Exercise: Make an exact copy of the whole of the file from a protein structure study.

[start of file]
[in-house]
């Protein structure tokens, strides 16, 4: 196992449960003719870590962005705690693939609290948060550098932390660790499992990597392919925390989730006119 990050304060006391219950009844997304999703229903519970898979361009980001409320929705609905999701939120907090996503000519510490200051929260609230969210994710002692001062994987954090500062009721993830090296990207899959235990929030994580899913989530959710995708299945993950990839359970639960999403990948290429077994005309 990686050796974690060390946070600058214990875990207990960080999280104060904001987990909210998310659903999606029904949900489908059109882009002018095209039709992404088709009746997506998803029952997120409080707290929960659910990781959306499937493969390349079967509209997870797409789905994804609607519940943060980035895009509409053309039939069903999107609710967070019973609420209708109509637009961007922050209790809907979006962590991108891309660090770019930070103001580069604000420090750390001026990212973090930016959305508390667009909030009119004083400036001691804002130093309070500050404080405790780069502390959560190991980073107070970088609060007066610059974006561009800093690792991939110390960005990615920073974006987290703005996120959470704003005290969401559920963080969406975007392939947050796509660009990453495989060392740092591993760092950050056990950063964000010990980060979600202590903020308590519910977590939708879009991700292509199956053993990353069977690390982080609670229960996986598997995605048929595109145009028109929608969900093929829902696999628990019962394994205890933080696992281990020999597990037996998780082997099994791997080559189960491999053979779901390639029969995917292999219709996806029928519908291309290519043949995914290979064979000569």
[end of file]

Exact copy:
[in-house]
């Protein structure tokens, strides 16, 4: 196992449960003719870590962005705690693939609290948060550098932390660790499992990597392919925390989730006119 990050304060006391219950009844997304999703229903519970898979361009980001409320929705609905999701939120907090996503000519510490200051929260609230969210994710002692001062994987954090500062009721993830090296990207899959235990929030994580899913989530959710995708299945993950990839359970639960999403990948290429077994005309 990686050796974690060390946070600058214990875990207990960080999280104060904001987990909210998310659903999606029904949900489908059109882009002018095209039709992404088709009746997506998803029952997120409080707290929960659910990781959306499937493969390349079967509209997870797409789905994804609607519940943060980035895009509409053309039939069903999107609710967070019973609420209708109509637009961007922050209790809907979006962590991108891309660090770019930070103001580069604000420090750390001026990212973090930016959305508390667009909030009119004083400036001691804002130093309070500050404080405790780069502390959560190991980073107070970088609060007066610059974006561009800093690792991939110390960005990615920073974006987290703005996120959470704003005290969401559920963080969406975007392939947050796509660009990453495989060392740092591993760092950050056990950063964000010990980060979600202590903020308590519910977590939708879009991700292509199956053993990353069977690390982080609670229960996986598997995605048929595109145009028109929608969900093929829902696999628990019962394994205890933080696992281990020999597990037996998780082997099994791997080559189960491999053979779901390639029969995917292999219709996806029928519908291309290519043949995914290979064979000569």